This! All of the overwelming tributes, but somehow an astonishing degree of trying to dance around his lifestyle and manner of his death. We mourn his loss. We weep for what he might have become or might have given us. But we should never overlook, or downplay the fact that he died needlessly and stupidly with a needle in his arm. These days we tend to "normalize" way to many things and behaviors that really should never be normalized. This particular one tops the list.

-sigh- From one of the earlier topics on Hoffman's death. Somewhat addresses what you're talking about.

Roma:

This is a commom strategy when dehumanizing a certain group of people. I don't mean this as an offense, it's just that, when you tell someone 'look at the real victims', you're also saying 'stop feeling sorry for the bad guy', as if he was less of a person for having died. For having a disease, and having made a mistake of starting to use in the first place. Drug Addiction does not have a definitive cure. What we can do is control it, and try to keep it at bay, but people fall off the wagon constantly, because that's just the way it works. Guy was clean for 23 years. 23 years. And truth is, addicts can be good people and bad people, but the fact that they have a condition does not in any way diminish them, despite society's intention to do so. His family is suffering, they are victims, but the central point here is that they are ALSO victims.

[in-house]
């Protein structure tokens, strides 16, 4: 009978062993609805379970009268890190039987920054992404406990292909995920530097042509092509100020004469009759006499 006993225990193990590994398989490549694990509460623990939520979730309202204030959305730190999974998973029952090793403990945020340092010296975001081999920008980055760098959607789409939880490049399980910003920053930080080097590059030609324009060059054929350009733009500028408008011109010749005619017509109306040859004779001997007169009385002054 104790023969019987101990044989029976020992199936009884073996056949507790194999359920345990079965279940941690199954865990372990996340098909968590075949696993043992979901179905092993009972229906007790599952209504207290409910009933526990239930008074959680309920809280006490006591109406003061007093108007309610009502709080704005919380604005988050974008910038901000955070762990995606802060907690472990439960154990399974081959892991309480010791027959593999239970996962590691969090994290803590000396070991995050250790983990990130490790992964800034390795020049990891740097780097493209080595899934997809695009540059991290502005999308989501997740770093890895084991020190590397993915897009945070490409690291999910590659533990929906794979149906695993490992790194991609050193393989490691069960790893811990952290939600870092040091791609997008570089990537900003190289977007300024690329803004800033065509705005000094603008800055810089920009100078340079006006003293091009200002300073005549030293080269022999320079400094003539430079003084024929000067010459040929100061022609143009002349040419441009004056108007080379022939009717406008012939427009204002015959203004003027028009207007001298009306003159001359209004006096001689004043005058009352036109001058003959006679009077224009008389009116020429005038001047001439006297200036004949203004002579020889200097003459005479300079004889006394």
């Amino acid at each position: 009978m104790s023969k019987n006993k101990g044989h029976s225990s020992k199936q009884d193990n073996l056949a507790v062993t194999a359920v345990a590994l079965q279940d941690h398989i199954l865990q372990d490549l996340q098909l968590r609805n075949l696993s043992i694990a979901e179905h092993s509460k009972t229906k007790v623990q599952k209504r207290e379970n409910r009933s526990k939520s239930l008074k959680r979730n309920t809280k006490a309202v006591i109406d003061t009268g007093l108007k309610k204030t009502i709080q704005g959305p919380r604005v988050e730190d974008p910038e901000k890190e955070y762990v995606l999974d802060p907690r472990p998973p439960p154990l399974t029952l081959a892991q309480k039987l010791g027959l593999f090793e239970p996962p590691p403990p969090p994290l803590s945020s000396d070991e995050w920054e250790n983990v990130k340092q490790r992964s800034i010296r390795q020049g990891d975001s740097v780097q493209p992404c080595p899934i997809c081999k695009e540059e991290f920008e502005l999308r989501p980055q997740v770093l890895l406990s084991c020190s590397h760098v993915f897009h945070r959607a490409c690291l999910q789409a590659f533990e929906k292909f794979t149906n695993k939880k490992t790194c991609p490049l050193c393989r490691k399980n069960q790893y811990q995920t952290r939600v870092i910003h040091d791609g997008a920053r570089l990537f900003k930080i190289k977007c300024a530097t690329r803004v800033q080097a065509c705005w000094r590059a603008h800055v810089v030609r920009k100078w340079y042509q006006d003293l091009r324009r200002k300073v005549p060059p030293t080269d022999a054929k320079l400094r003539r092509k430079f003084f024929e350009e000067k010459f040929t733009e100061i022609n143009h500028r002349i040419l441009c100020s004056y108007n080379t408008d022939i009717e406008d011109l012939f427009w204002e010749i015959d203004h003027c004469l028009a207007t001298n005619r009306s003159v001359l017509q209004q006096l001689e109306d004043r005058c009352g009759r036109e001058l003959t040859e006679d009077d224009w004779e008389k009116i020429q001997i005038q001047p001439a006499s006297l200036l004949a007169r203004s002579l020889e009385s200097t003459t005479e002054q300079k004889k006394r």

You can try to find the bad guy here: the dealer, the suppliers, the misinformation spread by the war on drugs, but truly, this is just a fucking tragedy. We're all grown-ups, let's stop looking for villains and heroes in our daily lives and face the gray area.

Sorry, you have every right to express your opinion on the matter, but until the loss of human life, even for ones we only superficially value, isn't considered an immesurable deficit, I'll find your opinion very wrongheaded.

Now, I'll excuse myself to enjoy Synecdoche, NY once more.

King Whurdler:

faefrost:

Tanis:
Too bad he killed himself.

I'll never understand people who OD.